The fifth commandment instructs us to “honor your mother and your father.” Last time I checked, there is no social commandment instructing our elders to hide their gray. The veneration that our tradition gives to a person with gray hair is undermined by a nip-and-tuck culture. People in large numbers persist in trying to mask the natural effects of aging, which creates a false hierarchy of youth and communicates that those who are older are less valued.
It’s time we got over it. The statistics are quite clear: We are living in a time when the oldest in our society are the fastest-growing portion of the population. And yet it is also clear that people over 85 are frequently marginalized, lonely and alienated from the larger community. Significant change is needed.
As part of our commitment to improve the lives of older adults, we like to cull our resources and ask our senior care experts to share their expertise or advice on a number of senior health concerns by regularly contributing articles for our website and blog.
We recently pulled 50 of these articles together into a downloadable ebook, “ReAge Your Personal Health: A wellness guide for older adults,” which contains many of the articles featured on our main site and blog.
Have you noticed that acupuncture has been appearing in the media more and more over the past couple of years? Articles have graced the black and white pages of The New York Times, The Wall Street Journal, The Boston Globe and color spreads appeared in Time and Newsweek magazines. Television talk shows abound with info on how acupuncture is good for back pain, knee pain, and the nausea of chemotherapy.
Acupuncture – which is one part of Chinese Medicine, has been used around the world for the past 2000 years. Originating in China, the use of very fine stainless steel needles inserted into specific points over the entire body has become a treatment choice for millions of people.
I often hear my patients say, “If only people spoke more clearly, I wouldn’t have as much trouble hearing.” Although damage to the hair cells of the inner ear does cause some inherent distortion in the received speech signal, it is true that clear spoken speech CAN make listening easier for hearing impaired people. Research suggests that in less than an hour, partners of people with a hearing loss can improve their ability to be understood by 40% or more, even in noisy backgrounds. So, what IS “clear speech”?
• Speaking slightly slower, with more precise pronunciation
It’s one of the most simple, but important things you can do for your body – drink plenty of water. Next to oxygen, water is the most significant nutrient your body needs to function properly. It makes up nearly 70 percent of the human body and plays a vital role in nearly every bodily function, including regulating temperature and carrying nutrients throughout the body.
I often remind my patients of ways to stay hydrated because without proper fluid intake, the body becomes dehydrated. Untreated severe dehydration can lead to seizures, permanent brain damage, and even death. Seniors must take extra precautions because their thirst mechanism is not as sensitive as it once was and they are often not aware that they have become dangerously dehydrated.
While tiny in size, mosquitoes can still manage to be pesky and persistent insects. Mosquitoes are most active at dawn and dusk during the warmer months.
Mosquitoes can be responsible for transmitting West Nile and Eastern equine encephalitis (EEE) viruses to humans. We hear a lot about these viruses during the early fall, as that’s when mosquitoes are most likely to carry them. Researchers believe West Nile and EEE are spread when a mosquito bites an infected bird and then bites a person. While it’s rare to contract West Nile or EEE virus, severe cases can be life threatening, and old age is considered a risk factor for both viruses.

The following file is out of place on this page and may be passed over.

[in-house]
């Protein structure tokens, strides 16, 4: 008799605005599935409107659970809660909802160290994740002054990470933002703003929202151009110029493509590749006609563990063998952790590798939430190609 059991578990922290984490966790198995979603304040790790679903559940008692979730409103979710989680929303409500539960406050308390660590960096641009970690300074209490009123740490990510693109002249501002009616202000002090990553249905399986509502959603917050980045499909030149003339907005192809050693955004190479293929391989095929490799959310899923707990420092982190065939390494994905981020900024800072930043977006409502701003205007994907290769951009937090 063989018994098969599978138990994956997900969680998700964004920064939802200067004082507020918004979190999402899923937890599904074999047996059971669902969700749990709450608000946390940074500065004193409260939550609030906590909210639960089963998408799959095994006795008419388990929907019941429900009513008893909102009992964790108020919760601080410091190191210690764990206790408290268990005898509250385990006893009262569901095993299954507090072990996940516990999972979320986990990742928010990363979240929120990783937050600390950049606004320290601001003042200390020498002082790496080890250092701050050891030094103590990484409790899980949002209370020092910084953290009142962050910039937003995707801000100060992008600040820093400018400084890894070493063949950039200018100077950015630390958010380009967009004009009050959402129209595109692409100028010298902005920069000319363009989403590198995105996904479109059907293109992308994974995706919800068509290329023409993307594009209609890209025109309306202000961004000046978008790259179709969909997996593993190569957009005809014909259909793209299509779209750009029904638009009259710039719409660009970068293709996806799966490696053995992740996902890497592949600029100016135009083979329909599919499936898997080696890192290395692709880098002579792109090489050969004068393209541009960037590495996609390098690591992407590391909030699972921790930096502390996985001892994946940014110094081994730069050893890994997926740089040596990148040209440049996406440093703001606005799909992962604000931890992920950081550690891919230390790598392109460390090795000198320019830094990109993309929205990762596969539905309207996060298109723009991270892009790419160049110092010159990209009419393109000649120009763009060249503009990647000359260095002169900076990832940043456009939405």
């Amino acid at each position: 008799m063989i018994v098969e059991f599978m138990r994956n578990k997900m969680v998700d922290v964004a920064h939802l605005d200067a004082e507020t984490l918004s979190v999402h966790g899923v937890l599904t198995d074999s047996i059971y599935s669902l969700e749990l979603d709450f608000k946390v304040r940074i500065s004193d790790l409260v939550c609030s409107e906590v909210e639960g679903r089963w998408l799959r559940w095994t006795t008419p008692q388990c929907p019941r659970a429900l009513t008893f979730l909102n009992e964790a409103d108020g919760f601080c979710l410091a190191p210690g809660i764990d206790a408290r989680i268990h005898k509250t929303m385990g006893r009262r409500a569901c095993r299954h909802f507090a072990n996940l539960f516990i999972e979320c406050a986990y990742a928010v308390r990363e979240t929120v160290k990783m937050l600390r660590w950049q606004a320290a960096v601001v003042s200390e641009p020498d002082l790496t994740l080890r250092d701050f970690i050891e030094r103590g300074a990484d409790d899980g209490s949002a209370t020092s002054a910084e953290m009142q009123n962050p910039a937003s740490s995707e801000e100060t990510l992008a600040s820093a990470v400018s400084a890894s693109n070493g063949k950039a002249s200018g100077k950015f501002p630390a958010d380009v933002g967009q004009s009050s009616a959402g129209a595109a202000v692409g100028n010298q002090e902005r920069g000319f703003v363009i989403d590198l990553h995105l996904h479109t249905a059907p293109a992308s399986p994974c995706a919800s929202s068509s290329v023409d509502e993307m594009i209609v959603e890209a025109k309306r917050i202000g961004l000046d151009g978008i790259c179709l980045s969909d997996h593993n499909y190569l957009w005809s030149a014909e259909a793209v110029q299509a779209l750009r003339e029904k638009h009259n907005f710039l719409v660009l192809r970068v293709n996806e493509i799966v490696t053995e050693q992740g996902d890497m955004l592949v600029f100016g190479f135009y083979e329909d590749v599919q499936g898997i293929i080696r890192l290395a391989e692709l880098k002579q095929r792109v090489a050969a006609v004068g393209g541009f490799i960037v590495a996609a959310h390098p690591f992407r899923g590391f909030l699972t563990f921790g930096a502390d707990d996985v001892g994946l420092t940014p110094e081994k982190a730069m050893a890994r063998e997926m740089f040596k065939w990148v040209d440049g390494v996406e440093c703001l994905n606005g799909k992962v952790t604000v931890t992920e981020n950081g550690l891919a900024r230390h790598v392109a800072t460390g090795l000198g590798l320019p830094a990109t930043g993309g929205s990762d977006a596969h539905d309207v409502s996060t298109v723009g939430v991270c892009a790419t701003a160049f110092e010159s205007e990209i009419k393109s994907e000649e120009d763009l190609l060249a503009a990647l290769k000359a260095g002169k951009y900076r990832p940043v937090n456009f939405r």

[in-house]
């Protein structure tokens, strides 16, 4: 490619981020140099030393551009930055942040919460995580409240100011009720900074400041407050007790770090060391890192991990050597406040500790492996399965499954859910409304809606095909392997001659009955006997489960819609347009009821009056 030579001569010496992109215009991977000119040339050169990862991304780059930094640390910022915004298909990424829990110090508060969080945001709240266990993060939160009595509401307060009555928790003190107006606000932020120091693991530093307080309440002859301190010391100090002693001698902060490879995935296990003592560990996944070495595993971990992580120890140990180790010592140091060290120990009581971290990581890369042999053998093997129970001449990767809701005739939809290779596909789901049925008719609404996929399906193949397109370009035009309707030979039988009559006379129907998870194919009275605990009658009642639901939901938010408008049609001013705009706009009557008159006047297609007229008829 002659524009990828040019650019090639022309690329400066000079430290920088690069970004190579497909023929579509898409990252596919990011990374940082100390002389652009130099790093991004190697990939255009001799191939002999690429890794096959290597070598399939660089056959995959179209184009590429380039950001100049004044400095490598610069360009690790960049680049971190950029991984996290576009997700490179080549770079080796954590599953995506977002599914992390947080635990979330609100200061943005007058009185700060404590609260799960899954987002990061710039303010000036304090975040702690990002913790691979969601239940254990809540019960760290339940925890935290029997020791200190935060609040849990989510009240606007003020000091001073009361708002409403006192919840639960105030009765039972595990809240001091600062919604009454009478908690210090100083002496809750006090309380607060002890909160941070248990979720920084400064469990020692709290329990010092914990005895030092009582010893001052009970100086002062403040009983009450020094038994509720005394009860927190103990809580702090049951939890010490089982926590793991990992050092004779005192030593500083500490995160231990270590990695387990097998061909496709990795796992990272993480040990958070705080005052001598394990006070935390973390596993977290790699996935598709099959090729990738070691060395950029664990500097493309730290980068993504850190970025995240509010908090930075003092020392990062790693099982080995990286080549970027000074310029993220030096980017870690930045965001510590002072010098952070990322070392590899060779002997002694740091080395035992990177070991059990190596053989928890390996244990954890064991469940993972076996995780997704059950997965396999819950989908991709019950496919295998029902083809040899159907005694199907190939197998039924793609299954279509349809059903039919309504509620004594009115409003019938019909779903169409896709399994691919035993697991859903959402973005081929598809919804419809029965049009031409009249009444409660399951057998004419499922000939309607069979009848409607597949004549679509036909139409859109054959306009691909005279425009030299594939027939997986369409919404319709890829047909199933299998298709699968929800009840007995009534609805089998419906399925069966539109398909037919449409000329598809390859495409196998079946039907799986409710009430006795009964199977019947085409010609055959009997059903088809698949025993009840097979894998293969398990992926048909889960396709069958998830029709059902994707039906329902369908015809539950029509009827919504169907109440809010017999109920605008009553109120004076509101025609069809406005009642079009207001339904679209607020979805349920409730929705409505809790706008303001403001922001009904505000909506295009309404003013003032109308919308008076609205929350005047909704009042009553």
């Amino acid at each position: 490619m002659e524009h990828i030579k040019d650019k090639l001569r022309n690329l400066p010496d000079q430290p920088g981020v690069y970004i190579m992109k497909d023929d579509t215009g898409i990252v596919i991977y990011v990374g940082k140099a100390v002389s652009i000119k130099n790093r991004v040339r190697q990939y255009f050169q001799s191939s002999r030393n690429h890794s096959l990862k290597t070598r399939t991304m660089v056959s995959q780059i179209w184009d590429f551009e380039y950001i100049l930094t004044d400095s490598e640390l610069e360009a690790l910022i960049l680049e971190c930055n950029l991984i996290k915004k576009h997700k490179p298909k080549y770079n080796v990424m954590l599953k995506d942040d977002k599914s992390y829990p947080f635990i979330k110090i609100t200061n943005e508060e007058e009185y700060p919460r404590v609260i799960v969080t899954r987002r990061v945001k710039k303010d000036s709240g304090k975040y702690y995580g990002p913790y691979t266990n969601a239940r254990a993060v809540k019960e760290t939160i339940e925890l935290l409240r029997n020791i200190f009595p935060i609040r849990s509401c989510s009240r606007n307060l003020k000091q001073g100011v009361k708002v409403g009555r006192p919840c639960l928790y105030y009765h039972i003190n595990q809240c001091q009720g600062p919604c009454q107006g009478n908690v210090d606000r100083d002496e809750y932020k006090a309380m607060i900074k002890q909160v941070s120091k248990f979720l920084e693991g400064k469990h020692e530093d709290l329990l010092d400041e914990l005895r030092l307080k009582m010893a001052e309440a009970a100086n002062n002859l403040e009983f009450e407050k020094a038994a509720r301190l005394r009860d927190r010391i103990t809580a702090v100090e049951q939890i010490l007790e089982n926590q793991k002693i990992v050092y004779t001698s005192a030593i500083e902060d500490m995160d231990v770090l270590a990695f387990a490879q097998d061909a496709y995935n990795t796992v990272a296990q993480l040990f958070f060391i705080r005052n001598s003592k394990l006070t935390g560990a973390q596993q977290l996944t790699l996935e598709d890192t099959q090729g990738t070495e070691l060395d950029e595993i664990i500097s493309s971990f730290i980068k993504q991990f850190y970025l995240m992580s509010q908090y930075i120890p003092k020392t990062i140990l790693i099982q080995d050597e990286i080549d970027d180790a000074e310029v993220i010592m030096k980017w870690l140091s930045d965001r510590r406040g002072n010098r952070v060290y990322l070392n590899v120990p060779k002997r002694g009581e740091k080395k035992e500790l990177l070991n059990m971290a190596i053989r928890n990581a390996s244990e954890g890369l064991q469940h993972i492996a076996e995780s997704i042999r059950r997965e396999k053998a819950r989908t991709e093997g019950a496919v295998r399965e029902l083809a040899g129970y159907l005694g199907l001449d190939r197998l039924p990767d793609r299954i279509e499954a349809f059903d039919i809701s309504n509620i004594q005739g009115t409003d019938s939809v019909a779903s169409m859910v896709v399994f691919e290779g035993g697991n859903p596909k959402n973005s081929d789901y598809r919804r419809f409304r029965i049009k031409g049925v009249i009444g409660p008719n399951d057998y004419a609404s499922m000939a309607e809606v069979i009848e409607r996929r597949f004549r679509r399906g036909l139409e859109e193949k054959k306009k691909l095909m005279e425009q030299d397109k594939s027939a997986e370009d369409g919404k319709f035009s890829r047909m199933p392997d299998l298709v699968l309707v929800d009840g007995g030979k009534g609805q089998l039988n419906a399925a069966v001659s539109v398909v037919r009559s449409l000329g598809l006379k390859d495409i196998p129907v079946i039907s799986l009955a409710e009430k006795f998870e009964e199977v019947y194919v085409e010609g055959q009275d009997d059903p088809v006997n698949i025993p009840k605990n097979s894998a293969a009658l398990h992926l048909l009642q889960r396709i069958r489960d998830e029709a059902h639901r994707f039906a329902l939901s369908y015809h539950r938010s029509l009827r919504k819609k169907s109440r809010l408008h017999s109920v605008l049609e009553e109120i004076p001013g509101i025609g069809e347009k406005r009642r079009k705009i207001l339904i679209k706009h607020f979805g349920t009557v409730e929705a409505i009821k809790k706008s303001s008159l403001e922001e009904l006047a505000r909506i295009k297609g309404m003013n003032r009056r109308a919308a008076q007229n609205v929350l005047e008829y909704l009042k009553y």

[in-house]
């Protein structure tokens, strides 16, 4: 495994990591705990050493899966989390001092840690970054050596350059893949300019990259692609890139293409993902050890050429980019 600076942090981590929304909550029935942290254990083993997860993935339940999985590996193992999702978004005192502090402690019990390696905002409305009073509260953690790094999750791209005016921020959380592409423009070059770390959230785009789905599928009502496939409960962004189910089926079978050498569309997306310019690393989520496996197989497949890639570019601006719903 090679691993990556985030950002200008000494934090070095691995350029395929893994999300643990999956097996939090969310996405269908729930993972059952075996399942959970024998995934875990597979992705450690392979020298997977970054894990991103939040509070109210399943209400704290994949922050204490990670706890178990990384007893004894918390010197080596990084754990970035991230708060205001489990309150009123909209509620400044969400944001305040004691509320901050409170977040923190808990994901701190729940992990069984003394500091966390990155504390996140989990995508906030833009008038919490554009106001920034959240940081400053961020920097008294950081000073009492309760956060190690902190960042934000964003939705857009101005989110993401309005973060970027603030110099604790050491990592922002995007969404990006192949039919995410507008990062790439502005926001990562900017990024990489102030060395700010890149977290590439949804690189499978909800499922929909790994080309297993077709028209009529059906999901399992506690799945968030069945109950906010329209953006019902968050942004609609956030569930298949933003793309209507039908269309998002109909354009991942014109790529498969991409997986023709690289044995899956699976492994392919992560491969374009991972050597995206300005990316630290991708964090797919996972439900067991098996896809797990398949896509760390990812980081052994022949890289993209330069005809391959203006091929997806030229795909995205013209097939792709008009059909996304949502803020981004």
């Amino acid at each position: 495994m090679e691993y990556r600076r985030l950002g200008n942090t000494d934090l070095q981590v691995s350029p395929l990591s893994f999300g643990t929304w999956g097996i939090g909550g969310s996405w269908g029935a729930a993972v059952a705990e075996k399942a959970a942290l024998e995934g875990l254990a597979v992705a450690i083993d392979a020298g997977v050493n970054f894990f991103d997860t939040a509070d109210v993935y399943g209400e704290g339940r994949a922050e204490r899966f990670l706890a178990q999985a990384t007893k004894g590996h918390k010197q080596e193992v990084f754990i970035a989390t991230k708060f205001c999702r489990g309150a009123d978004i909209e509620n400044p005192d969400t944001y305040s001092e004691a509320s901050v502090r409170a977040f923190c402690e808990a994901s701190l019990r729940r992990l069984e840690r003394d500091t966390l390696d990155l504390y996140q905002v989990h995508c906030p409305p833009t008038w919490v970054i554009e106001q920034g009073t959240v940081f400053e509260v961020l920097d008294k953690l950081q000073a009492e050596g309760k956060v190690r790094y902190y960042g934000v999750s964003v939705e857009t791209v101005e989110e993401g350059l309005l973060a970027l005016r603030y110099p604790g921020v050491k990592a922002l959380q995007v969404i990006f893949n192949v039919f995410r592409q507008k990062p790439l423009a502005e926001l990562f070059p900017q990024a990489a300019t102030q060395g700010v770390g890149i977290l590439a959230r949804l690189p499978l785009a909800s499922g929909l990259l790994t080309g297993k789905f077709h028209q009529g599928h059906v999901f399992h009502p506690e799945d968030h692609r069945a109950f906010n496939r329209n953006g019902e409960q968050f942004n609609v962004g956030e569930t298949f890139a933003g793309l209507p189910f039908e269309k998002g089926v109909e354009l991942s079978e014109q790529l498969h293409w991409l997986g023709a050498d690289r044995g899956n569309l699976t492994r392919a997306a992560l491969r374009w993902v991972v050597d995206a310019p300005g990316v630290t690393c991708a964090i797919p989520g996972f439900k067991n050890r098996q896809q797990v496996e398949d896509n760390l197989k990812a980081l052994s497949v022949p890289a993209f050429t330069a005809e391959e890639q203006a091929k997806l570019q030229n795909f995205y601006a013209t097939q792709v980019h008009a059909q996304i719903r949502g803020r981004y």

It’s no secret that seniors are often taking more than one prescription medication. As we age, we are more likely to develop chronic illnesses – and frequently need medication to lead healthy and active lives. However, medications in older adults come with safety concerns, especially when multiple prescriptions are involved. There are more chances for overdoses, under-doses and dangerous side effects.
Every year, nearly 1.5 million fractures are attributed to osteoporosis. But what causes bone disease and how can you protect yourself from it?
These are important questions – ones that scientists at the Musculoskeletal Research Center in Hebrew SeniorLife’s Institute for Aging Research have devoted their careers to, as well as identifying all health risks associated with bone disease. While we know osteoporosis occurs when bodies lose bone or make too little of it, what causes bones to fracture more easily with age is still not completely understood.
Use it or lose it. That’s the basic philosophy behind maintaining cognitive abilities later in life. For busy adults, this can be easy enough. Days are filled juggling work, appointments and household chores, providing plenty of stimulation to keep cognitive thinking skills sharp. I, however, often see seniors adjusting to a slower daily pace and it can take more effort to create opportunities to exercise these skills regularly. According to a major study completed by the Institute for Aging Research (IFAR) at Hebrew SeniorLife, it is worth that extra effort.
We often hear about the importance of losing weight – and the struggles that come along with it. The truth, however, is that maintaining a healthy weight can be just as challenging. Once you reach an ideal weight, seniors should still evaluate food choices and commit to exercising regularly. It’s truly about embracing an overall healthy lifestyle.
This lifestyle is rewarded with significant health benefits including lowering your risk for certain conditions including diabetes, stroke, high blood pressure, high cholesterol and heart disease.